Skip to main content

A Map of the Known World by Lisa Ann Sandell

A big thanks to Scholastic for sending me an advanced copy of Lisa Ann Sandell's A Map of the Known World. Ever since I read and loved Sandell's Song of the Sparrow, I have been eager to see what she would write next. I knew it would probably be something quite different. It both was and it wasn't. Where Song of the Sparrow was an Arthurian novel in verse told from the perspective of Elaine of Ascolat, A Map of the Known World is a contemporary prose novel about a girl named Cora's struggle in the wake of her brother's death. What they share is a young woman's attempt to make sense of (and leave her mark on) the changing world around her.

Cora's brother Nate died in a car crash six months ago. And Cora's been on her own ever since. Grief inhabits all corners of her world now. Her parents effectively collapsed in on themselves after Nate's death, her best friend doesn't know how to talk to her anymore, and Cora is afraid she will forever be known as the little sister of that boy who died. As she prepares to start high school, Cora desperately hopes the horrible stasis she's been existing in will somehow change. Any change will do, really. But one for the better would be nice. Change comes in the form of Damian Archer--her brother's best friend, the boy who was in the car with Nate when it crashed, and the one person everyone blames for Nate's untimely death. Damian gifts Cora with a wealth of unknown details about her brother and unwittingly gives her the key to changing her life.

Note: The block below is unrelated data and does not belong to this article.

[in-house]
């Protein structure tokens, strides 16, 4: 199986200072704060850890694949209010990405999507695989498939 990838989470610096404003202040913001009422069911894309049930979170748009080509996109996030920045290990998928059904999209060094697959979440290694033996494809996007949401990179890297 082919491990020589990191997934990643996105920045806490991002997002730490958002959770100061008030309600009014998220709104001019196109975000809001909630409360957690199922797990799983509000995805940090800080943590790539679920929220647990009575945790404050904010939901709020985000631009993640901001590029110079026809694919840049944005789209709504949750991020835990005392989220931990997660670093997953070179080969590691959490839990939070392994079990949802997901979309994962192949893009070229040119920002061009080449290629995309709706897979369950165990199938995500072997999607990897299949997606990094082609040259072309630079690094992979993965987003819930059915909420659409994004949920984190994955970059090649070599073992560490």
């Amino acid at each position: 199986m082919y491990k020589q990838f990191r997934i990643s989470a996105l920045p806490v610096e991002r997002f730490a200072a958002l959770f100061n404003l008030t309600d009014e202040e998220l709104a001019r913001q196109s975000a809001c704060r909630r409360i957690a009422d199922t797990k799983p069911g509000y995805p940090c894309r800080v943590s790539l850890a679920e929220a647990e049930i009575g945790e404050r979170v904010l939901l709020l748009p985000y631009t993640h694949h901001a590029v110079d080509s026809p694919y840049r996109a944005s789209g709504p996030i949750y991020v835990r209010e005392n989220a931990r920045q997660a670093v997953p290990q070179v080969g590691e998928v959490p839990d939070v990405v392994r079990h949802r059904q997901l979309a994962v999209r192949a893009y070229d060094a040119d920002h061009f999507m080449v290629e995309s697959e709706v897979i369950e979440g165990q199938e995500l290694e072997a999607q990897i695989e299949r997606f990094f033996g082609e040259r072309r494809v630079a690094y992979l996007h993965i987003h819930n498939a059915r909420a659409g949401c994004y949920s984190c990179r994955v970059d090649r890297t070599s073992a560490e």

This is a story about grief, art, family, and first love. It is a story filled with sadness and Sandell balances this by weaving in those moments of breathless understanding and discovery that only come when one is fifteen. I liked Cora. I found her incredibly strong for being able to withstand her parents' suffocating despair, her friend's gradual defection, and the painful realization that she didn't really know her brother at all. Sandell's storytelling is meticulous and genuine. And it was so refreshing to read about an adolescent girl who seems utterly normal, yet so intent on seeing her world clearly. Cora is definitely fifteen and impressionable. She thinks and talks like a fifteen-year-old, squeeing and ranting at all the appropriate times. Yet she is not content with mundanity. She strives for something more. It was a pleasure to spend time with her (and Damian) and, once again, I look forward to reading whatever Ms. Sandell writes next. 

Comments

  1. Thanks so much for this review, Angie. I've seen this book cover here and there, but never took the moment to find out more about it. After reading your review, I'm compelled to seek this one out. I admit that I tend to shy away from stories that sound too depressing, but I don't know... this one sounds worth the battering of my emotions. Plus, I think my teen would really like this one, too.

    ReplyDelete
  2. Christine, anytime! And I think it would be one you and your teen could enjoy and talk about after.

    ReplyDelete